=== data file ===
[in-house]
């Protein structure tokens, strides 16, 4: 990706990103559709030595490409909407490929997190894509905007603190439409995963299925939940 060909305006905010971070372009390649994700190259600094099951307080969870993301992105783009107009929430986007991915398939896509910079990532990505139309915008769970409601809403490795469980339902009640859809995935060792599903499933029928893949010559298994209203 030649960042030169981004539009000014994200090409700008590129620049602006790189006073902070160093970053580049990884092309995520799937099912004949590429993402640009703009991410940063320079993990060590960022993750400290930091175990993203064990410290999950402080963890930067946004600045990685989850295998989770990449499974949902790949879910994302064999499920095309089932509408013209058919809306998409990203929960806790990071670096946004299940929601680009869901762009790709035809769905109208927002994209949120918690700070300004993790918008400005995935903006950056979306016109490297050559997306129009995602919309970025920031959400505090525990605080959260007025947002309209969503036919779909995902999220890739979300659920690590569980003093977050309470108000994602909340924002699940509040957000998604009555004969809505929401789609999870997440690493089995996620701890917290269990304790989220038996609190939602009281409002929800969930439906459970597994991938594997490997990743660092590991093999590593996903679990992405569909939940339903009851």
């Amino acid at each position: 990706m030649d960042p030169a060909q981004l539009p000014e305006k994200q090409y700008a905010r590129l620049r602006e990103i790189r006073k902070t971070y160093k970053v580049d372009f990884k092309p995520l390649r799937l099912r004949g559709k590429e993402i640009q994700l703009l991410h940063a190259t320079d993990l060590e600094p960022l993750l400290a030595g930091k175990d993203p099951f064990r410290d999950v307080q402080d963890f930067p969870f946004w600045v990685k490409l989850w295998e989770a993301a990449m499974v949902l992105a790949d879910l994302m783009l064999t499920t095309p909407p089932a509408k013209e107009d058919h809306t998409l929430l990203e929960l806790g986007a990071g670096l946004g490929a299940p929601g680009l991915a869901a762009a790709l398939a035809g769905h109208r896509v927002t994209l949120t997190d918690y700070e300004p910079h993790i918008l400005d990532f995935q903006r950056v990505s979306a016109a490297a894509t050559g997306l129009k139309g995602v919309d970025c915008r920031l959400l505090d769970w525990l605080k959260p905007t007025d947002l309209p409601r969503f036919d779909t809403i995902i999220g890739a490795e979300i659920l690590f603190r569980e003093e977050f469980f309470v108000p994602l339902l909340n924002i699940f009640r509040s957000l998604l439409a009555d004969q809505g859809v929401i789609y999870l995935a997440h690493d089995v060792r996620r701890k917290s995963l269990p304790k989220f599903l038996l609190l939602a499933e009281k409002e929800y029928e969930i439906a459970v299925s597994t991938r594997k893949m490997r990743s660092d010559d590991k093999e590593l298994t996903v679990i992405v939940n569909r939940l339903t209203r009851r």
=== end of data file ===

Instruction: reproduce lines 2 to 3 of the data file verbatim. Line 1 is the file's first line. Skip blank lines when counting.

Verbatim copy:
């Protein structure tokens, strides 16, 4: 990706990103559709030595490409909407490929997190894509905007603190439409995963299925939940 060909305006905010971070372009390649994700190259600094099951307080969870993301992105783009107009929430986007991915398939896509910079990532990505139309915008769970409601809403490795469980339902009640859809995935060792599903499933029928893949010559298994209203 030649960042030169981004539009000014994200090409700008590129620049602006790189006073902070160093970053580049990884092309995520799937099912004949590429993402640009703009991410940063320079993990060590960022993750400290930091175990993203064990410290999950402080963890930067946004600045990685989850295998989770990449499974949902790949879910994302064999499920095309089932509408013209058919809306998409990203929960806790990071670096946004299940929601680009869901762009790709035809769905109208927002994209949120918690700070300004993790918008400005995935903006950056979306016109490297050559997306129009995602919309970025920031959400505090525990605080959260007025947002309209969503036919779909995902999220890739979300659920690590569980003093977050309470108000994602909340924002699940509040957000998604009555004969809505929401789609999870997440690493089995996620701890917290269990304790989220038996609190939602009281409002929800969930439906459970597994991938594997490997990743660092590991093999590593996903679990992405569909939940339903009851």
């Amino acid at each position: 990706m030649d960042p030169a060909q981004l539009p000014e305006k994200q090409y700008a905010r590129l620049r602006e990103i790189r006073k902070t971070y160093k970053v580049d372009f990884k092309p995520l390649r799937l099912r004949g559709k590429e993402i640009q994700l703009l991410h940063a190259t320079d993990l060590e600094p960022l993750l400290a030595g930091k175990d993203p099951f064990r410290d999950v307080q402080d963890f930067p969870f946004w600045v990685k490409l989850w295998e989770a993301a990449m499974v949902l992105a790949d879910l994302m783009l064999t499920t095309p909407p089932a509408k013209e107009d058919h809306t998409l929430l990203e929960l806790g986007a990071g670096l946004g490929a299940p929601g680009l991915a869901a762009a790709l398939a035809g769905h109208r896509v927002t994209l949120t997190d918690y700070e300004p910079h993790i918008l400005d990532f995935q903006r950056v990505s979306a016109a490297a894509t050559g997306l129009k139309g995602v919309d970025c915008r920031l959400l505090d769970w525990l605080k959260p905007t007025d947002l309209p409601r969503f036919d779909t809403i995902i999220g890739a490795e979300i659920l690590f603190r569980e003093e977050f469980f309470v108000p994602l339902l909340n924002i699940f009640r509040s957000l998604l439409a009555d004969q809505g859809v929401i789609y999870l995935a997440h690493d089995v060792r996620r701890k917290s995963l269990p304790k989220f599903l038996l609190l939602a499933e009281k409002e929800y029928e969930i439906a459970v299925s597994t991938r594997k893949m490997r990743s660092d010559d590991k093999e590593l298994t996903v679990i992405v939940n569909r939940l339903t209203r009851r």